The Role of the School Governor
“The role of the Board of Governors is to manage the school with a view to providing the best possible education and educational opportunities for all of the pupils. This involves:
- setting the strategic direction for the school;
- taking corporate decisions in relation to the statutory functions of the board of governors”.
(Every School a Good School – The Governors’ Role)
The role of the governor, together with the principal and the staff of the school is to contribute to the process of school improvement. It is important that governors are aware of this role and can fulfil this role by:
- becoming more knowledgeable about the school and the education system within Northern Ireland;
- attending properly convened meetings and being prepared for meetings by reading reports and documents relating to school improvement;
- being aware of and becoming familiar with procedures and guidelines which have been developed on various school issues such as appointments of staff, health and safety and child protection and safeguarding issues;
- having a knowledge and understanding of the vision for the school through the school’s development plan and the financial plan;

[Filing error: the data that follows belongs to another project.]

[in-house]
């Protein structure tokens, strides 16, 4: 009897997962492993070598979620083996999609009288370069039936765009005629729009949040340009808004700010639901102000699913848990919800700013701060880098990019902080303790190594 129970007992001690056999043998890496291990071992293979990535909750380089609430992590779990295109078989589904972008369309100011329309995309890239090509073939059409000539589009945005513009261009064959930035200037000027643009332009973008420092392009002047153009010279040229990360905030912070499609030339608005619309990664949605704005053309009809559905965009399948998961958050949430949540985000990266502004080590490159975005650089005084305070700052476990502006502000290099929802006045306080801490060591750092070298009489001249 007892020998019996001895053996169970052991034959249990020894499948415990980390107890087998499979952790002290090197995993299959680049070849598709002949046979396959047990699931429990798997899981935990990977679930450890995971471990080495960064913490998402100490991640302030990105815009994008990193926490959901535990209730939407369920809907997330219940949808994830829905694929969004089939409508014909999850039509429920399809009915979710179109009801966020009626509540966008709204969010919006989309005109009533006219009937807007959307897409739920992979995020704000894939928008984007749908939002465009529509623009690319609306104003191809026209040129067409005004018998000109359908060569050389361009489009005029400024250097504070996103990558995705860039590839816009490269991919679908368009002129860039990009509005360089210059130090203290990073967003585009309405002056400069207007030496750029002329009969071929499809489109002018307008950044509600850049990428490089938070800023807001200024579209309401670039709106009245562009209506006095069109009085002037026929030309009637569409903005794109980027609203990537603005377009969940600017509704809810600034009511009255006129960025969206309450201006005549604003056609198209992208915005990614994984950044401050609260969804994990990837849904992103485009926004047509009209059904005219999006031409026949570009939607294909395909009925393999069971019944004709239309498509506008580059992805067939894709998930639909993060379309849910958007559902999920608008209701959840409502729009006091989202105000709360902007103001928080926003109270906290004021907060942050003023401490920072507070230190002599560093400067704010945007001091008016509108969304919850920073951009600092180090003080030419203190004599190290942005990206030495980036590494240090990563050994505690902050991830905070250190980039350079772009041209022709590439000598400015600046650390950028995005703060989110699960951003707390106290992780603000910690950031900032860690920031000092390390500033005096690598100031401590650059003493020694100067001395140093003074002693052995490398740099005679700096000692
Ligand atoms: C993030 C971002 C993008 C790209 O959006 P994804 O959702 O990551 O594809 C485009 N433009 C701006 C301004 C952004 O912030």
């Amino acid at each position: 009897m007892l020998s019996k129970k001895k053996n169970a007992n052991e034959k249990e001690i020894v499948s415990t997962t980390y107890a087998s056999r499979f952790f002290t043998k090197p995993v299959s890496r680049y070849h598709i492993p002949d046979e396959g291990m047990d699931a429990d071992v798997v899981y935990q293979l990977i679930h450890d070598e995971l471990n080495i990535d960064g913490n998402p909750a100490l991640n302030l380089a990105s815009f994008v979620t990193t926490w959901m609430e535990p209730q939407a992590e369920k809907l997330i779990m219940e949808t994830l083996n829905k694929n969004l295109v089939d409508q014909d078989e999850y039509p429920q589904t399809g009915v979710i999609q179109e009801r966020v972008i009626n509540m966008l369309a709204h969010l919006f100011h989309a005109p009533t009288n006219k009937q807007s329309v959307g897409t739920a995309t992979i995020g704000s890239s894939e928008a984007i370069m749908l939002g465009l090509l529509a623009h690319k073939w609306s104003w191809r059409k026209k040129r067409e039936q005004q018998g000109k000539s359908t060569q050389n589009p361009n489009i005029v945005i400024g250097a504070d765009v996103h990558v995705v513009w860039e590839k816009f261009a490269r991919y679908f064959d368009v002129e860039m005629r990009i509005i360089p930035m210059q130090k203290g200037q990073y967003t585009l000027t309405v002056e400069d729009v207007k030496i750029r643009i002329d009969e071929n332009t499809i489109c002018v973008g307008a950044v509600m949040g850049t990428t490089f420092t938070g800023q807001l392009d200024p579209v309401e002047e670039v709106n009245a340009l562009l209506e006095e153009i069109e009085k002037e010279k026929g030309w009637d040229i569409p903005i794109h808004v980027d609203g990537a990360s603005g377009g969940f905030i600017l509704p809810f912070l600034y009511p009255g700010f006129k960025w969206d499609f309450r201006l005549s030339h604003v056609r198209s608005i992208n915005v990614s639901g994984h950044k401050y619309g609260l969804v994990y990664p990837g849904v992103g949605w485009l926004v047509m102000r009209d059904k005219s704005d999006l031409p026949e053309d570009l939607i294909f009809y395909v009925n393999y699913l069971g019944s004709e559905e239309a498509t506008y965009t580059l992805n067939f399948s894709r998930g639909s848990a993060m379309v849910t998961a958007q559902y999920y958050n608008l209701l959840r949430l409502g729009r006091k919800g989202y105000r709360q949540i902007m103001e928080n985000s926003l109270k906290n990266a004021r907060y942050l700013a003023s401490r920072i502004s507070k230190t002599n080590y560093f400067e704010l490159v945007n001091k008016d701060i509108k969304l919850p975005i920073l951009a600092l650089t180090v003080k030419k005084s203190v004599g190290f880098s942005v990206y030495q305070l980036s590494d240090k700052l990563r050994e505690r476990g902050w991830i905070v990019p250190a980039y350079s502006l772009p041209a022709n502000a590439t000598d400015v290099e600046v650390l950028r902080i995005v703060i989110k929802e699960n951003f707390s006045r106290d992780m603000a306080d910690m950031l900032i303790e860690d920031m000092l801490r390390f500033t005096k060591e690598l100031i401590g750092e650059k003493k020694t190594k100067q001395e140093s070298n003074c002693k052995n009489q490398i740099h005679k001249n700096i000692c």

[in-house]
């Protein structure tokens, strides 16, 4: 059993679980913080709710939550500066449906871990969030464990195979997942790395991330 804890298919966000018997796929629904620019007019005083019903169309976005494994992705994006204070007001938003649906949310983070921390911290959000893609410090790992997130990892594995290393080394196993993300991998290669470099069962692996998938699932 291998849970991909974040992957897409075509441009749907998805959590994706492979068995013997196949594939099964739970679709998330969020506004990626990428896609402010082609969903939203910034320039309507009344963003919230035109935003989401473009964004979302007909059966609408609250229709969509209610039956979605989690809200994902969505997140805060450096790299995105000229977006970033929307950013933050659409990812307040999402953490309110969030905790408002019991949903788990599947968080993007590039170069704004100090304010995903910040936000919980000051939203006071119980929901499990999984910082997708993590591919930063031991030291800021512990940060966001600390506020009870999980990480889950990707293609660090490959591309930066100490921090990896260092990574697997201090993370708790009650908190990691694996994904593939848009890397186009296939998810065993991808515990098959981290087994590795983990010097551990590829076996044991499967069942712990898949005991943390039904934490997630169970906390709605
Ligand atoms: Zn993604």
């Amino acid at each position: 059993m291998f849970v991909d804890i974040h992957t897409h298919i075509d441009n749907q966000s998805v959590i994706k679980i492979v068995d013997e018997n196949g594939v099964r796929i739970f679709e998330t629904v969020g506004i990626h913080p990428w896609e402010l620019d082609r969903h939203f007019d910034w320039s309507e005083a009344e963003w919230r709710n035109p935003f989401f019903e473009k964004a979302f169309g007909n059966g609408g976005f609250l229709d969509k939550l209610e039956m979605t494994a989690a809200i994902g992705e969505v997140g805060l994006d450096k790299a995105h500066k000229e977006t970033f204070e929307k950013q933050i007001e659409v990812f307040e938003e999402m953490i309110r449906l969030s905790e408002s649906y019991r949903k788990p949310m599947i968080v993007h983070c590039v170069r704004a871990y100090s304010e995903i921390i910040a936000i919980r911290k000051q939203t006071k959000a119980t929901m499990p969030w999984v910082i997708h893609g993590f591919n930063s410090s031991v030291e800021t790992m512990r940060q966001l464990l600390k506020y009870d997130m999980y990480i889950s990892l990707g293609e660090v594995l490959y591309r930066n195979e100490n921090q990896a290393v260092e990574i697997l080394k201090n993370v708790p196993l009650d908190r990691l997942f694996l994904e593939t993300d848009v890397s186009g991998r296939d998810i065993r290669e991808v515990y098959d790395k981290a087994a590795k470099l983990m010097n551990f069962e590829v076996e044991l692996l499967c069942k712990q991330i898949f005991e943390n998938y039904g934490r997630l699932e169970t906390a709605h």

- having a good working relationship with the principal, staff, parents, pupils and fellow governors.
The skills, experience and attributes that governors gain and develop in their working lives are an invaluable asset to the responsibilities undertaken as school governors.
Becoming a School Governor
Although the position of school governor is a rewarding one being a school governor does involve a commitment to the school as governors are usually appointed in a voluntary unpaid capacity for a 4 year term of office.
Boards of Governors generally meet as is necessary but at least once a term. Governors can also sit on committees to deal with specific issues such as finance or staffing, these committees may meet more frequently.
What makes a good governor:
- common sense and the ability to work in a team;
- an interest in education and young people;
- patience, energy, enthusiasm and some spare time; and
- a willingness to listen, learn and to undertake training.